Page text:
century that we were able to build un
stats after state, each with exactly the
Sam complete local inaepenaence In all
matter affecting purely lta own domeatto
Interest a In any of the original thirteen
tate each omlng the aame absolute fealty
to the union of all the slates which each
of the original thirteen statea a Lao owe
and finally each having th same propor
tional right to it share In shaping and
directing the common policy of the union
which ia posseweo oy any other state,
whether of the original thirteen or not.
Process Katnral Order. '
Thl process now seems to us part of th
natural order c things, but It was wholly
unknown until our own people devised it.
It eema to us a mere matter ot courae. a
matter ot elementary right and luetic, that
In th deliberation of the national repre
sentative bodlra the representative of a
stati which cam Into the union but ye
t.r.iuv aland on a footing of exact and en
tire equality with thus of the common
wealth whoae oms ouc signed the Iieclar
ation of Independence,' luit this may of
luuklng at the natter is purely modern,
DAILY ME: '.FRIDAY,
and In tt or lulu purely American. AVh-n
Washington during hinj presidency sew
new states come Into the union on a footing
of complete equality with the old every
Kuronean -ntttlm mhlrh hud colonies still
administered them as dependencies, and
every other mother country treated the
colonist not aa a self-governing equal but
as a subject.
The . process which we began has since
been followed by all the great people who
were capable both of expansion and of self
government, and now-the world accepts It
a the natural pfores. a the rule; but a
century eno a quarter ago it waa not
merely exceptional: It waa unknown.
This, tnen. la the great historic signm-
cance of the movement of continental ex
pansion In which tho- Iiulslana purchase
wa tne most strlk na slnale arnievement
It stand out in marked relief even among
the feat or a nation of pioneer, a nation
whose people have from the beginning been
picked out by a process of natural selection
from among the most enterprising Indl-
vlduals of In nations of western h-urope.
i ne arqunniion or tne territory is i reou
to the broad and far-sighted statesmanship
of the great statesmen to whom It woa
Immediately ue arm aoovs all to tne ag-
greKSive1- and masterful character of the
hardy pioneer folk to whose restless energy
these statesmen gave expression and direc
tion, whom they followed rather than led.
The history of the land comprised within
the limits of the purchase Is an epitome
of the entire hlstorv of our people. Within
these limits we have gradually built up
state after state until now they many
times over surpass In wealth. In population
and In many-aided development the original
tnirteen states as they were wnen ineir
delegates met In the continental congress.
The people of these states have shown
themselves mighty In war with their fellow
man and mighty In strength to tame the
ruased wlldorness. Thev could not thus
have conquered the. forest and the prairie,
the mountain and the desert, had they not
possessed the great fighting virtues, the
qualities . which enable a people to over
come the forces o( hostile men and hostile
nature, un tne other hand, tney couia not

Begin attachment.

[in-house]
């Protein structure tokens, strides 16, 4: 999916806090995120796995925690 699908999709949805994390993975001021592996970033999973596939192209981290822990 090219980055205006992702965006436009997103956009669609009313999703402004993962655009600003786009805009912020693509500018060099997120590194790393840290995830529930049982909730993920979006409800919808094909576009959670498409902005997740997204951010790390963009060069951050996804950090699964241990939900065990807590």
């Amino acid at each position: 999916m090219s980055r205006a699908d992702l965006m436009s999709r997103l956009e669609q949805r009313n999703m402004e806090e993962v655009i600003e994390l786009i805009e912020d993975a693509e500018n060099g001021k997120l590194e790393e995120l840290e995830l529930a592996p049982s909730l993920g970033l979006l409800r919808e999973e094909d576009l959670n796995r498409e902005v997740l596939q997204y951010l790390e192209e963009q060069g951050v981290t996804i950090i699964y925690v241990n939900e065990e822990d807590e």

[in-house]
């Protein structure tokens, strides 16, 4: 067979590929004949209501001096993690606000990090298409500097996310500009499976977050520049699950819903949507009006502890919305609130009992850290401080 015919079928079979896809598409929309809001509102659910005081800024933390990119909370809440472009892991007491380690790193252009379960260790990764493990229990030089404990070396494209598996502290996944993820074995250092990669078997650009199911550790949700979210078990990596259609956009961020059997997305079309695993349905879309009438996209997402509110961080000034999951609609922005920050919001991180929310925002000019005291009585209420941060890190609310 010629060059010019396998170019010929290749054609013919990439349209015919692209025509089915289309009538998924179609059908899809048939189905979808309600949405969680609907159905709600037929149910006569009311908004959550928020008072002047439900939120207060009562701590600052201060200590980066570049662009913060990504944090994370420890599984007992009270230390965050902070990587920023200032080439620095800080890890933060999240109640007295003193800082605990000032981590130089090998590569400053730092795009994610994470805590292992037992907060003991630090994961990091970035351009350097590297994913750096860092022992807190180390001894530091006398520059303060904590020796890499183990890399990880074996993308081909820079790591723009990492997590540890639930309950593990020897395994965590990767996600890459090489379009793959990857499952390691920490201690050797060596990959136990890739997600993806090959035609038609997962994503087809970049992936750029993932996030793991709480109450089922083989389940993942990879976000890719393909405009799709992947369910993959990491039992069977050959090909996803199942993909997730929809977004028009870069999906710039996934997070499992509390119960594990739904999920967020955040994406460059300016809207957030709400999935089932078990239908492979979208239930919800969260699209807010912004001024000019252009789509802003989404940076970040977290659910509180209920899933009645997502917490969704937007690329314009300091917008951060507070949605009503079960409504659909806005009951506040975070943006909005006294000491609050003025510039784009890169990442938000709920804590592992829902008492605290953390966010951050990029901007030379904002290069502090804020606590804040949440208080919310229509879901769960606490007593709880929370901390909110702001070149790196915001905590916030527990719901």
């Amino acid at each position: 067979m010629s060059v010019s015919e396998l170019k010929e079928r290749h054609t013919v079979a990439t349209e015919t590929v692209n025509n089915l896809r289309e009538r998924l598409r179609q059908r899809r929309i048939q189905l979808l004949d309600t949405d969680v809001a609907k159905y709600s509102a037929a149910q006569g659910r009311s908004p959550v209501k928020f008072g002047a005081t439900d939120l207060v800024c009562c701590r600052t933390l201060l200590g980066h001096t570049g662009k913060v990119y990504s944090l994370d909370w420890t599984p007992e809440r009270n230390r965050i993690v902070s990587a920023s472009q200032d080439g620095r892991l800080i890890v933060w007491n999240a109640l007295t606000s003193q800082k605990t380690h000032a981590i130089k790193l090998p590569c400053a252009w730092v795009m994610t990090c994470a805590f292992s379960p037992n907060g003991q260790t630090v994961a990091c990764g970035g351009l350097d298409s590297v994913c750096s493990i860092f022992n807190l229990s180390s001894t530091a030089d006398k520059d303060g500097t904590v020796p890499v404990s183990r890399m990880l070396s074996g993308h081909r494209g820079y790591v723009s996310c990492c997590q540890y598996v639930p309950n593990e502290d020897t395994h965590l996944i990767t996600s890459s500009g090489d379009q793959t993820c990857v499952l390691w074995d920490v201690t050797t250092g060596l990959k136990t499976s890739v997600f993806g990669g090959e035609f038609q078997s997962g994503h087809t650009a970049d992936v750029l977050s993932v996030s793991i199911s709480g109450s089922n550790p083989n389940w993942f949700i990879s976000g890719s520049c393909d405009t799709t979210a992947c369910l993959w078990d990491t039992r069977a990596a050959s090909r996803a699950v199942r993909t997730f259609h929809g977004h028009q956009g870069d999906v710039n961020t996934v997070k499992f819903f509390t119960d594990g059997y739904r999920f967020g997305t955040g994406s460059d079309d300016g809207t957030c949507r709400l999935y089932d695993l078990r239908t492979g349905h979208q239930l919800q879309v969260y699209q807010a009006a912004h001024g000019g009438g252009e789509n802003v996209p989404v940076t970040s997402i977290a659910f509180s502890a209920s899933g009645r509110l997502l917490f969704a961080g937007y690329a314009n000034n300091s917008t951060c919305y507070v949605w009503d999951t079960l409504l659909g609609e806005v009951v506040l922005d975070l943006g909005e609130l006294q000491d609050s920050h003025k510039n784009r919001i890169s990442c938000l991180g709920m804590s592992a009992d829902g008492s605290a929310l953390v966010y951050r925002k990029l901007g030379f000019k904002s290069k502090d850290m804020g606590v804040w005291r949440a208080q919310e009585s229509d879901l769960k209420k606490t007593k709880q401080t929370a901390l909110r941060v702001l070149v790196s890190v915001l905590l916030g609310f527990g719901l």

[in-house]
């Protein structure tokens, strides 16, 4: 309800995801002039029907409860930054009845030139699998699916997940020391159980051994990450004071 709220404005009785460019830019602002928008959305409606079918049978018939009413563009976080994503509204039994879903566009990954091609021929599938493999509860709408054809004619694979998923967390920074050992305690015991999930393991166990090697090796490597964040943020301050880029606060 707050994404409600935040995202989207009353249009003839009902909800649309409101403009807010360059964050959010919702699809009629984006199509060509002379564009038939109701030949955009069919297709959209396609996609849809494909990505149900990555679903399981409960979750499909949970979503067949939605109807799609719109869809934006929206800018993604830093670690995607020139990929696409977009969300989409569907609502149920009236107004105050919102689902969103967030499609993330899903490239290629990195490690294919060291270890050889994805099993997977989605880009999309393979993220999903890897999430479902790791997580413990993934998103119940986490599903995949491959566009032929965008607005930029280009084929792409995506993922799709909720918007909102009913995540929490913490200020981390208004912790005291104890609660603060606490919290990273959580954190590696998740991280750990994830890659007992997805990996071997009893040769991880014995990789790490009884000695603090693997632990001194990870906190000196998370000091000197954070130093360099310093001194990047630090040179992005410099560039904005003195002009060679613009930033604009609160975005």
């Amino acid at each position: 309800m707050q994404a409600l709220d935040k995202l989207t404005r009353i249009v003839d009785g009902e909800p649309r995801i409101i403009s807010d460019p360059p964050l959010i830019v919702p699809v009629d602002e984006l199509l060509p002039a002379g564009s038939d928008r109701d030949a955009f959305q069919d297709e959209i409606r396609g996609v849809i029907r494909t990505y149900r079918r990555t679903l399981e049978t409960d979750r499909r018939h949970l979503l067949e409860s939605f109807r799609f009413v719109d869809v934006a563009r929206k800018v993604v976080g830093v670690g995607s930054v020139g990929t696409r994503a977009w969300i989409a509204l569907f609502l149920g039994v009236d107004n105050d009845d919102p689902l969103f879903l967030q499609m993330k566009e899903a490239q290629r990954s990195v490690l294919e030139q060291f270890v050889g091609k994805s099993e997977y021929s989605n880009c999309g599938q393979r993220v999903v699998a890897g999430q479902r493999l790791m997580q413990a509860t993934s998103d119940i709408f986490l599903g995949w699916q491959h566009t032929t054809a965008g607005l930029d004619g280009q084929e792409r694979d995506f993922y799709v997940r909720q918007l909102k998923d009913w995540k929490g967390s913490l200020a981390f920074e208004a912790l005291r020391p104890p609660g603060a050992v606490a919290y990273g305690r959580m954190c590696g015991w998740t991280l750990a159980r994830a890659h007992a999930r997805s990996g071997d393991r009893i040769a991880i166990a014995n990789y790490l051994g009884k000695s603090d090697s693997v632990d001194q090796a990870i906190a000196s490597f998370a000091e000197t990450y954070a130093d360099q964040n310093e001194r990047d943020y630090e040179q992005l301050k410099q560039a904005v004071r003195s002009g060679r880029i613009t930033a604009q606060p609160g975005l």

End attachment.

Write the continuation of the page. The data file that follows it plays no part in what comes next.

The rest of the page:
have used aright their conquest had they
not in addition possessed the qualities of
self-mnstery and self-restraint, the power
of acting in combination with their fellowa,
the power of yielding obedience to the law
nd of building up an orderly civilisation.
Courage ,and hardihood are Indispensable
virtues In a people, but ths people which
possesses no others can never rise high in
the scale f ither of power or of culture.
Great peoples- must have hi addition the
governmental capacity wnicn cornea oniy
when Individuals fully recognise their
duties to' one another and to ths whole
bodv oolitic, and re able to loin together
In feats of constructive statesmanship and
of honest and effective administration..
Pioneer Vlrtaea Btlll Needed.
The old nioneer Ssvi are gone, with their
roughness and their hardship, their Incredi
ble toll and their wild half-aavage romance.
But the need for the pioneer virtues re
malna the earn .as ever. The peculiar
frontier conditions have vanished, but the
manliness and stalwart hardihood of the
frontiersmen can be given even freer scop
under the conditions surrounding the com
plex industrialism of the present day. In
thla great region acoulred ror our people
under .the presidency of Jefferson, this
region stretching from, the gulf to the
Canadian border, from the Mississippi to
the Rockies, the material and social prog
ress has been so vast that alike for wnl
and for woe its people now share the op
portunities and bear tne ouraena common
to the entire civilised world. The problems
before ua are fundamentally the same east
and west ot the Mississippi, in the new
states and In the Old. and exactly the same
qualities are required tor their succeasful
We meet Tier today to commemorate a
great event, an event which marks an era
in statesmanship no less than In pioneer
ing. It is fitting that we should pay our
homage In words, but we must lir honor
make our words good by deeds. We have
every right to take a just pride in the great
deeds of our forefathers, but we show our
.eivs unworthy to be their descendants li
w make wnat lhey did an excuse for our
iyg ,Uplne Instead of an incentive to the
effort to show ourselves by our acts wortny